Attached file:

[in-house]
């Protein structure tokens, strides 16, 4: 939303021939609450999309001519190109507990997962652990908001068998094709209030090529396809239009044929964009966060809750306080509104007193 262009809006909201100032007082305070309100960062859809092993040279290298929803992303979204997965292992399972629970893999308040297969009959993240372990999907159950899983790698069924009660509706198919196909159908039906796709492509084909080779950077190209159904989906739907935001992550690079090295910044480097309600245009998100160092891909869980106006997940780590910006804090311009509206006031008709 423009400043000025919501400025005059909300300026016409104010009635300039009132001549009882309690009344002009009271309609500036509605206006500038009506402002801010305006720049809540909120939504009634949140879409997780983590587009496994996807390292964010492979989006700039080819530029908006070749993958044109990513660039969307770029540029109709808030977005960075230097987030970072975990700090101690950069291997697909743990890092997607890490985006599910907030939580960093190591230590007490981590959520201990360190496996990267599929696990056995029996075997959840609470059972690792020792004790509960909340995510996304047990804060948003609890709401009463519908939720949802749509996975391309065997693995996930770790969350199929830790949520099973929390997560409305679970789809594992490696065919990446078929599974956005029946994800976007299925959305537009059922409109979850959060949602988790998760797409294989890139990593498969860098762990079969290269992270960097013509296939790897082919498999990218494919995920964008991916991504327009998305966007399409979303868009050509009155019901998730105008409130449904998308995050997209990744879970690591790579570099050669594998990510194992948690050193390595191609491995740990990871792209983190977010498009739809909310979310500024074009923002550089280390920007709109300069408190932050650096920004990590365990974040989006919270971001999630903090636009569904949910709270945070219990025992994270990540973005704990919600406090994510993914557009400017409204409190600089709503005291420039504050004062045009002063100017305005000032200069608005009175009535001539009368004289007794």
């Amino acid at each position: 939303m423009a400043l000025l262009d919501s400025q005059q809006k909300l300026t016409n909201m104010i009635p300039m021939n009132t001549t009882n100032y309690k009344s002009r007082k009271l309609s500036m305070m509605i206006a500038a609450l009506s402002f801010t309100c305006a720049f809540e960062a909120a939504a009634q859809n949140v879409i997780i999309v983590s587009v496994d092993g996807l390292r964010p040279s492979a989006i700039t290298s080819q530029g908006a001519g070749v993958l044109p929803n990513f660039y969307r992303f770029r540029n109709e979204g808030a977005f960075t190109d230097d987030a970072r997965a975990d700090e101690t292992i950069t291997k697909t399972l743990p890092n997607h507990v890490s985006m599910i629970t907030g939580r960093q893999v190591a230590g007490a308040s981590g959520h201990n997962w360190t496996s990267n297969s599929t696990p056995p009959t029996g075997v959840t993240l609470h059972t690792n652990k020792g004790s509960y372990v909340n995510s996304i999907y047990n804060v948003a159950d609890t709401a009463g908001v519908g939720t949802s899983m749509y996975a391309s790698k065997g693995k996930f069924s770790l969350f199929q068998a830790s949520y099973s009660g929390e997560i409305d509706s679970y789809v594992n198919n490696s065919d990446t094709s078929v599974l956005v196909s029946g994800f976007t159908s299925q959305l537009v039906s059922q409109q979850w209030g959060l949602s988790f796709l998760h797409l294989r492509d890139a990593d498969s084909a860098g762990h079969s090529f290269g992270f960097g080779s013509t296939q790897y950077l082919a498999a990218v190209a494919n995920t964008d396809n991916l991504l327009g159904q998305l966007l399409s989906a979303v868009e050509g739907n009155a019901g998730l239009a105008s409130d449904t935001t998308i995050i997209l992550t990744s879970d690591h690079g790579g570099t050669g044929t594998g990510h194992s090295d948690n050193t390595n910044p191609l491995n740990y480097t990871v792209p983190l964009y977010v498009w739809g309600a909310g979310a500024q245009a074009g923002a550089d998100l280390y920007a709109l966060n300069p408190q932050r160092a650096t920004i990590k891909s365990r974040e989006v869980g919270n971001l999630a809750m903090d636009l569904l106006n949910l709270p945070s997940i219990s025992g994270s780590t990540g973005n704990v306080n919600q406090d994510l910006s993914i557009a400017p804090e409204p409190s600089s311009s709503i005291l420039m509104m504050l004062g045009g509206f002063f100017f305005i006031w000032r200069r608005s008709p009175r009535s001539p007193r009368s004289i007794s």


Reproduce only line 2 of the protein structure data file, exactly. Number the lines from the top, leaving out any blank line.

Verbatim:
């Protein structure tokens, strides 16, 4: 939303021939609450999309001519190109507990997962652990908001068998094709209030090529396809239009044929964009966060809750306080509104007193 262009809006909201100032007082305070309100960062859809092993040279290298929803992303979204997965292992399972629970893999308040297969009959993240372990999907159950899983790698069924009660509706198919196909159908039906796709492509084909080779950077190209159904989906739907935001992550690079090295910044480097309600245009998100160092891909869980106006997940780590910006804090311009509206006031008709 423009400043000025919501400025005059909300300026016409104010009635300039009132001549009882309690009344002009009271309609500036509605206006500038009506402002801010305006720049809540909120939504009634949140879409997780983590587009496994996807390292964010492979989006700039080819530029908006070749993958044109990513660039969307770029540029109709808030977005960075230097987030970072975990700090101690950069291997697909743990890092997607890490985006599910907030939580960093190591230590007490981590959520201990360190496996990267599929696990056995029996075997959840609470059972690792020792004790509960909340995510996304047990804060948003609890709401009463519908939720949802749509996975391309065997693995996930770790969350199929830790949520099973929390997560409305679970789809594992490696065919990446078929599974956005029946994800976007299925959305537009059922409109979850959060949602988790998760797409294989890139990593498969860098762990079969290269992270960097013509296939790897082919498999990218494919995920964008991916991504327009998305966007399409979303868009050509009155019901998730105008409130449904998308995050997209990744879970690591790579570099050669594998990510194992948690050193390595191609491995740990990871792209983190977010498009739809909310979310500024074009923002550089280390920007709109300069408190932050650096920004990590365990974040989006919270971001999630903090636009569904949910709270945070219990025992994270990540973005704990919600406090994510993914557009400017409204409190600089709503005291420039504050004062045009002063100017305005000032200069608005009175009535001539009368004289007794």